A crucial cavalry engagement takes place, with French dragoons defeating British hussars. A pursuit roll determined that the dragoons had to chase after the defeated light cavalry. This spared a British foot battery, at least for the moment.

A second regiment of French dragoons moves into position to continue the assault on the center.

A couple of turns later, the French columns stumble up the ridge into sheets of cannister and musketry.

The German battalions are poised to attack a Portuguese regiment holding the extreme left of the allied line.

On the opposite end of the table, the terrain slows down French efforts to turn that flank.

The French try once again to come to grips with the Portuguese battery, and once again they are halted in their tracks.

About two thirds of the way through the game the leading French brigade is forced to take a brigade morale test. It failed! The 45th de Ligne is taken of the table due to excessive casualties while the three other battalions are forced to pull back, their supporting artillery battery goes low on ammo. This was a stunning reversal.

A couple of turns later the same fate overcomes the dragoon brigade.

The French horse battery targeted a highland battalion. over the course of several turns it inflicted over 50% casualties on the unit.

At game's end, the brigade on the French left had been able to drive back the British units on that flank. However, a full fresh brigade awaited them if they continued the attack.

I broader view of the table at end of the game. In the upper right a third attack on the Portuguese battery can be seen. But it, too, has been halted by the stubborn gunners.

The game really came down to two double sixes rolled by the British players. These resulted in one brigadier being mortally wounded and another lost for a critical turn.  The French players quite capably regrouped and continued to put pressure on the Anglo-Portuguese line.


Today my blog reached a significant milestone of 100,000 views. Compared to other sites, that is a small number, but for me, I am pleased to know that others are enjoying my offerings regarding my hobby. I certainly enjoy what others post online. To all of you who have taken the time to peruse my posts, thank you. I look forward to the next 100,000 views.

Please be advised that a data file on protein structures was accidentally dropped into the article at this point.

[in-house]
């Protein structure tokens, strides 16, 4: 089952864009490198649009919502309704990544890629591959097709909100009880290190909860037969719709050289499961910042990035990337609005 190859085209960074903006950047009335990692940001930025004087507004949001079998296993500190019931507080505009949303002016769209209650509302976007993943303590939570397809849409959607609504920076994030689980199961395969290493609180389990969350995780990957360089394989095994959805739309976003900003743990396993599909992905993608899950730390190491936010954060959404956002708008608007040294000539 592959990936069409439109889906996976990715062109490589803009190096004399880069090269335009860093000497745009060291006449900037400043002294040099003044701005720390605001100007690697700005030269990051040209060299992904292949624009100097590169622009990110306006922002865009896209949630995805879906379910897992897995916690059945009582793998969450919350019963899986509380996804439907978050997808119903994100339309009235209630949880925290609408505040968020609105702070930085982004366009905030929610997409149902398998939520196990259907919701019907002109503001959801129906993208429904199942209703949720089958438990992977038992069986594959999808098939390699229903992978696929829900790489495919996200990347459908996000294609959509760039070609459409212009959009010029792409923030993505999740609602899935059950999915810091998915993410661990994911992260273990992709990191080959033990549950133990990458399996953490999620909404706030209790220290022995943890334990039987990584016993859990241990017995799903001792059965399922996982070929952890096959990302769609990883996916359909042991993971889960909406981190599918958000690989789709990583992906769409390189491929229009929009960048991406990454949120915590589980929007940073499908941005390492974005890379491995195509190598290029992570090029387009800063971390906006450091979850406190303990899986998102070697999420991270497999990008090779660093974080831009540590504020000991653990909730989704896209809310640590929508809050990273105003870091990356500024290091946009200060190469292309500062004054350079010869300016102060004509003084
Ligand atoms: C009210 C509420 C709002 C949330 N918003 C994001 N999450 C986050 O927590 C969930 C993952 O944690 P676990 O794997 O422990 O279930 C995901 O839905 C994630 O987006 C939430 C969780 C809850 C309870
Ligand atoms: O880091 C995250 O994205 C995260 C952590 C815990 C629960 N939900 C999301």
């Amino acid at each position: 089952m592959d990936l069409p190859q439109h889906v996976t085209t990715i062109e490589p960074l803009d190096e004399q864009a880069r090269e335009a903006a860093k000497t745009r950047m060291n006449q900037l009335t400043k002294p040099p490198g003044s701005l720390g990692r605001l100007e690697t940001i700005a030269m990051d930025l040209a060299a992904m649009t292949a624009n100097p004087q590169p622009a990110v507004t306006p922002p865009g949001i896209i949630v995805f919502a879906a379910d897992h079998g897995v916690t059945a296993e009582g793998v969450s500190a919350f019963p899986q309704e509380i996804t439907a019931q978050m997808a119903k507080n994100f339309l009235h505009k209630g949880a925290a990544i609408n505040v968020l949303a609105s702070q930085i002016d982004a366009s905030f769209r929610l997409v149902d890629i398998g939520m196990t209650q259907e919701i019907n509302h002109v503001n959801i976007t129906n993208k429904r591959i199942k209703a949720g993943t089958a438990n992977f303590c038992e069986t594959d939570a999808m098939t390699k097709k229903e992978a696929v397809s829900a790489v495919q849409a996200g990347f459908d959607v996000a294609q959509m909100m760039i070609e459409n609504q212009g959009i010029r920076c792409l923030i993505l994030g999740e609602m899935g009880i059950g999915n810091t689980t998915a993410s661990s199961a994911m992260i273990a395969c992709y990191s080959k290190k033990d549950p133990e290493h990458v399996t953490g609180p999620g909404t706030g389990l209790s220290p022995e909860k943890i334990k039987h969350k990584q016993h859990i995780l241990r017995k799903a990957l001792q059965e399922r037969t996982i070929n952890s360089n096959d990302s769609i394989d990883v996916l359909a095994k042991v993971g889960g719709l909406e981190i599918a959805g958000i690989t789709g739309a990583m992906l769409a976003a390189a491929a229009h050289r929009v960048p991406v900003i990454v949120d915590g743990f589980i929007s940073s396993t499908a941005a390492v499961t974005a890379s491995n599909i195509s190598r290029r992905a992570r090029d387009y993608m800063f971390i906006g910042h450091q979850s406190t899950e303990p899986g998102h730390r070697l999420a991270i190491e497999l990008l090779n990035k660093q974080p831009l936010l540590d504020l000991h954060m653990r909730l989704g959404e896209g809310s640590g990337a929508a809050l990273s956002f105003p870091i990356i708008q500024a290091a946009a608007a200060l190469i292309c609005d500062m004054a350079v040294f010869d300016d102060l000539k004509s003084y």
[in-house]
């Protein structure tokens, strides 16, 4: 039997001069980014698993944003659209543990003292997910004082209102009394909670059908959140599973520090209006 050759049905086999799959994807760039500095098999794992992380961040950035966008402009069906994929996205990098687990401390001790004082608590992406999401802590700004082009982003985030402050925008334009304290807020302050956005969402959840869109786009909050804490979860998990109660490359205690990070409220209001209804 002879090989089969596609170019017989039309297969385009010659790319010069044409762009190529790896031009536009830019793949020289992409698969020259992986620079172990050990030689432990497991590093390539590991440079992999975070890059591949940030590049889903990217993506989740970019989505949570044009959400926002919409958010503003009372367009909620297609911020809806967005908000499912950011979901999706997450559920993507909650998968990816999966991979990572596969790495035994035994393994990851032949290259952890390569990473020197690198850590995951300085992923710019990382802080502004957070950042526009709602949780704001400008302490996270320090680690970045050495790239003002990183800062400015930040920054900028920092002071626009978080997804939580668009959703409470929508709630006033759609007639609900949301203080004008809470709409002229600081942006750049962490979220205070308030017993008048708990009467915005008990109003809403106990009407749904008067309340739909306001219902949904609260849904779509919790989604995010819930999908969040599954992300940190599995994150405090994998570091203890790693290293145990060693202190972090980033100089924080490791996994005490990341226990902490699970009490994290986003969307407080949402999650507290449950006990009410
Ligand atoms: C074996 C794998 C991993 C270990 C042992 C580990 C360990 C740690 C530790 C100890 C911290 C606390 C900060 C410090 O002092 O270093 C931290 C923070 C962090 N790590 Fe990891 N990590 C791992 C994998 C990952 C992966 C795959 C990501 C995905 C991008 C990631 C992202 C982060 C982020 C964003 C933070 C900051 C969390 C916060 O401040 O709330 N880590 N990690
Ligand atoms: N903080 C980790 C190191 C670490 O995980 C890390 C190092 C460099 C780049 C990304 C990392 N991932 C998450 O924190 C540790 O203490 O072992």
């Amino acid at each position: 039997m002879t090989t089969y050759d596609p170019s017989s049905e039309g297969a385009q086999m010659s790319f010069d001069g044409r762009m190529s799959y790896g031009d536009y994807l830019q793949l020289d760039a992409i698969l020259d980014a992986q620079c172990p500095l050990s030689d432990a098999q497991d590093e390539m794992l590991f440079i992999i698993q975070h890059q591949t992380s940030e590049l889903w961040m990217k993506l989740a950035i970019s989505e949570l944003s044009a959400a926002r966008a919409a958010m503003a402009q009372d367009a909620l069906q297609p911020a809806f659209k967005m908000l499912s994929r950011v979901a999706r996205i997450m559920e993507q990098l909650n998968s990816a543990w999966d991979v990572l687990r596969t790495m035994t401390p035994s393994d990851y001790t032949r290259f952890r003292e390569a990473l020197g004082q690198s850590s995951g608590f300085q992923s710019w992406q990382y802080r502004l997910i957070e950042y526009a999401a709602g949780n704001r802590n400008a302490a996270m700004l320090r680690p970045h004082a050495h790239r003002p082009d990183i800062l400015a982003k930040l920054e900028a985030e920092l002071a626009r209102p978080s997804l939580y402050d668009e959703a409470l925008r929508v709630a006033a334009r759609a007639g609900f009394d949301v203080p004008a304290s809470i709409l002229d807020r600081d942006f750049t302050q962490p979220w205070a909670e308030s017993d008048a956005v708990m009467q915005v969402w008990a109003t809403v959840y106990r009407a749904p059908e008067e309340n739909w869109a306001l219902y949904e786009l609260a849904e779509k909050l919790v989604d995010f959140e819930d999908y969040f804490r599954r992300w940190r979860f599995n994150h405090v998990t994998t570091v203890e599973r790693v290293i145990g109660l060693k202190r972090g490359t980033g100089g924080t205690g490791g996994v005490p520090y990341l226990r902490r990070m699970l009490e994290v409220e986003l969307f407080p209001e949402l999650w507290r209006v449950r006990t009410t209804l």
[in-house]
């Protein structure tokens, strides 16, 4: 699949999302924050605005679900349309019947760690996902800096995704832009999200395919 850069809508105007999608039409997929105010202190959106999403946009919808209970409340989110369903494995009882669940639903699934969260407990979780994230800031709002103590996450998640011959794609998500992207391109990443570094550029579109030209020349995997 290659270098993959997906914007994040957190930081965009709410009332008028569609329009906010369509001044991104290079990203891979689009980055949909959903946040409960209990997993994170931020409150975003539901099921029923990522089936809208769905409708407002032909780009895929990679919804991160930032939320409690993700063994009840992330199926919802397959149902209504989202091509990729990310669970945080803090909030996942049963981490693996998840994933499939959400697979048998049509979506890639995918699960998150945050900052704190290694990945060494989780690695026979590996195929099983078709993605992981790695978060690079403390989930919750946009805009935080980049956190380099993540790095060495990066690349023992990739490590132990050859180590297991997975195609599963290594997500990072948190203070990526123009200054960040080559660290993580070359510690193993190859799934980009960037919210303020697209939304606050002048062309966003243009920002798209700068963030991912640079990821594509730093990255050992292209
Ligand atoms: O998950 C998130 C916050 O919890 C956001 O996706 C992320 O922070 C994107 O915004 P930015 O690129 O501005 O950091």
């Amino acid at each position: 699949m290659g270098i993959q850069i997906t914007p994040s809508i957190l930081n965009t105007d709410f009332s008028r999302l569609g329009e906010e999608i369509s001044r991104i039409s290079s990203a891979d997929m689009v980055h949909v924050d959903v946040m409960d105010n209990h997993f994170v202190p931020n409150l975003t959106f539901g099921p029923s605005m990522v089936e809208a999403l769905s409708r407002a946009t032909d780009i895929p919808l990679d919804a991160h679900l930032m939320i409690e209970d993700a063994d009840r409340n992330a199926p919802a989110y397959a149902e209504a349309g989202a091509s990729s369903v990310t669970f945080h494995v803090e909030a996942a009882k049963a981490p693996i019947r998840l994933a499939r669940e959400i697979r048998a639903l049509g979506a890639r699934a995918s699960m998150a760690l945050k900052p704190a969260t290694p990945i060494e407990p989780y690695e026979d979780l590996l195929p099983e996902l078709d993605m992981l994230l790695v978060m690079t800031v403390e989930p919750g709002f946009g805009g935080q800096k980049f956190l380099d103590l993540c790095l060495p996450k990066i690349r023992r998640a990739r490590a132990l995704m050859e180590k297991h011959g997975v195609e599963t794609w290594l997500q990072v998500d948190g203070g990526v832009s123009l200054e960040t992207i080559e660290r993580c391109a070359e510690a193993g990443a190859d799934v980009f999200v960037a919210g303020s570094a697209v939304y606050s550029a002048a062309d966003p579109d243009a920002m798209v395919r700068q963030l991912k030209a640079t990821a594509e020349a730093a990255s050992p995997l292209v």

Monday, November 12, 2018

General de Brigade Game set up

I am hosting a game this Saturday with four anticipated participants. I will be using my 28mm Peninsula figures for the first time. I have labeled each unit to make it easier for the players to know their ratings.  The scenario has a French division with supporting cavalry assaulting a ridge held by two Anglo-Portuguese brigades. The French do not know what lies beyond the ridge, so must be careful. Initially, the French outnumber the Allies by a 3/2 margin and can expect another full brigade of eight battalions and a battery to add weight to their attack. Will the allies have anything to counter punch with? Hmmmmmm. We will find out on Saturday.

The French Center of 5 battalions and a battery

The French commander

The French commander close up

A French medium battery

The French left

French dragoons and supporting horse artillyer

French left from the allied side

The extreme French right, a Confederation of the Rhine regiment
Then on the allied side...

The allied left

A highlander unit on the left

Labels to help the players

A Portuguese battery

A Portuguese battalion defends a villa on the right of the line

A Portuguese battalion on the left

A British unit supports a Royal Foot Battery.
Using 28mm figures will be a much different game than our normal 15mm battles. This one should be much more visually appealing and more personal, if you will. I will post a report as soon as I am able.

Saturday, October 20, 2018

More Italians and a New Terrain Matt

I finished two more battalions of Italians, one line and one light. I used a different technique for the white using a undercoat of spice tan and then blending that with ivory and then a final highlight of ivory mixed with white. I am very pleased with how it turned out.

The new matt is from Killing Fields Terrain. It was $75 plus $8 postage. I ordered it on Monday and it arrived on Friday. It thought it would be a little longer, but the width is perfect for my table. I like how it looks and I can now put hill pieces under it so contours will look much more natural.

1st Italian Line Regiment

3rd Italian Light

Older unit from the collection.

Another unit from the collection

British 32nd Foot

A highland regiment

Two Swiss units defending a ridge

A French regiment of two battalions marching to the flank

Two Portuguese battalions

The Swiss from the front.

Two more Portuguese battalions

Portuguese riflemen
Here is a link to a video I posted on Youtube: Youtube link